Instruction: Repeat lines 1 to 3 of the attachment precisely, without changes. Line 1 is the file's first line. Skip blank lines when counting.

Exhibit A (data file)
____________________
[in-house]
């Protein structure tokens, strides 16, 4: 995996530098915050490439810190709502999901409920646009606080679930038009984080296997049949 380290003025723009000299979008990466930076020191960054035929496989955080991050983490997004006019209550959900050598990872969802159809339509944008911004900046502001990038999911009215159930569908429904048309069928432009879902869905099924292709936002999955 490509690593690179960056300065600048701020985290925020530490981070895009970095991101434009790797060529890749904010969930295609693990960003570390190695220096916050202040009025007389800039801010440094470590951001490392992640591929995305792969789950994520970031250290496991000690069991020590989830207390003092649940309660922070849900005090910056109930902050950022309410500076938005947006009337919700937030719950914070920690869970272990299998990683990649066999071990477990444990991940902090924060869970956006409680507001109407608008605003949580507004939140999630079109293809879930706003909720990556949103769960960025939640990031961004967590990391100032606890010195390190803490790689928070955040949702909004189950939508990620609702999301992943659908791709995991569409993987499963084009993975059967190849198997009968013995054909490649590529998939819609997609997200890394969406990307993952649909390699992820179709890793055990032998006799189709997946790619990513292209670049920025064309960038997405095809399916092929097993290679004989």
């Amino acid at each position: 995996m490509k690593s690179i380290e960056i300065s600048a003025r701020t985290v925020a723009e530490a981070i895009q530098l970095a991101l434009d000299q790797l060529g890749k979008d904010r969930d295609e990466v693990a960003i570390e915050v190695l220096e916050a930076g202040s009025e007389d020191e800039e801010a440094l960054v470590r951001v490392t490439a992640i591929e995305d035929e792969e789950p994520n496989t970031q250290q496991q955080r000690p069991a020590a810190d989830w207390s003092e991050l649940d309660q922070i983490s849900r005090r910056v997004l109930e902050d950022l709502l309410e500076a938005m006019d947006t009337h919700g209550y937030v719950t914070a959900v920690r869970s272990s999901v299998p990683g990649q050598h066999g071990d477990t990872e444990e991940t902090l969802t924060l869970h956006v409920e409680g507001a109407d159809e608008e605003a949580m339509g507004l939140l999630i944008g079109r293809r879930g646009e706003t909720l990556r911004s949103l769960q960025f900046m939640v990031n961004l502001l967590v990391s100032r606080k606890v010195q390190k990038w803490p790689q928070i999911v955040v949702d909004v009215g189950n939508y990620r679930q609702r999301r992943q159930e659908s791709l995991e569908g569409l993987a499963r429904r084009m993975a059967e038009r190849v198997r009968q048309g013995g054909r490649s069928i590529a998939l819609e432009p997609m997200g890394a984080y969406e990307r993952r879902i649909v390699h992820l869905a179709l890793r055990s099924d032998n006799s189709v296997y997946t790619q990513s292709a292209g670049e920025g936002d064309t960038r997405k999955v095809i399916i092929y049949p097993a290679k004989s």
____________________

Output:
[in-house]
């Protein structure tokens, strides 16, 4: 995996530098915050490439810190709502999901409920646009606080679930038009984080296997049949 380290003025723009000299979008990466930076020191960054035929496989955080991050983490997004006019209550959900050598990872969802159809339509944008911004900046502001990038999911009215159930569908429904048309069928432009879902869905099924292709936002999955 490509690593690179960056300065600048701020985290925020530490981070895009970095991101434009790797060529890749904010969930295609693990960003570390190695220096916050202040009025007389800039801010440094470590951001490392992640591929995305792969789950994520970031250290496991000690069991020590989830207390003092649940309660922070849900005090910056109930902050950022309410500076938005947006009337919700937030719950914070920690869970272990299998990683990649066999071990477990444990991940902090924060869970956006409680507001109407608008605003949580507004939140999630079109293809879930706003909720990556949103769960960025939640990031961004967590990391100032606890010195390190803490790689928070955040949702909004189950939508990620609702999301992943659908791709995991569409993987499963084009993975059967190849198997009968013995054909490649590529998939819609997609997200890394969406990307993952649909390699992820179709890793055990032998006799189709997946790619990513292209670049920025064309960038997405095809399916092929097993290679004989």
């Amino acid at each position: 995996m490509k690593s690179i380290e960056i300065s600048a003025r701020t985290v925020a723009e530490a981070i895009q530098l970095a991101l434009d000299q790797l060529g890749k979008d904010r969930d295609e990466v693990a960003i570390e915050v190695l220096e916050a930076g202040s009025e007389d020191e800039e801010a440094l960054v470590r951001v490392t490439a992640i591929e995305d035929e792969e789950p994520n496989t970031q250290q496991q955080r000690p069991a020590a810190d989830w207390s003092e991050l649940d309660q922070i983490s849900r005090r910056v997004l109930e902050d950022l709502l309410e500076a938005m006019d947006t009337h919700g209550y937030v719950t914070a959900v920690r869970s272990s999901v299998p990683g990649q050598h066999g071990d477990t990872e444990e991940t902090l969802t924060l869970h956006v409920e409680g507001a109407d159809e608008e605003a949580m339509g507004l939140l999630i944008g079109r293809r879930g646009e706003t909720l990556r911004s949103l769960q960025f900046m939640v990031n961004l502001l967590v990391s100032r606080k606890v010195q390190k990038w803490p790689q928070i999911v955040v949702d909004v009215g189950n939508y990620r679930q609702r999301r992943q159930e659908s791709l995991e569908g569409l993987a499963r429904r084009m993975a059967e038009r190849v198997r009968q048309g013995g054909r490649s069928i590529a998939l819609e432009p997609m997200g890394a984080y969406e990307r993952r879902i649909v390699h992820l869905a179709l890793r055990s099924d032998n006799s189709v296997y997946t790619q990513s292709a292209g670049e920025g936002d064309t960038r997405k999955v095809i399916i092929y049949p097993a290679k004989s």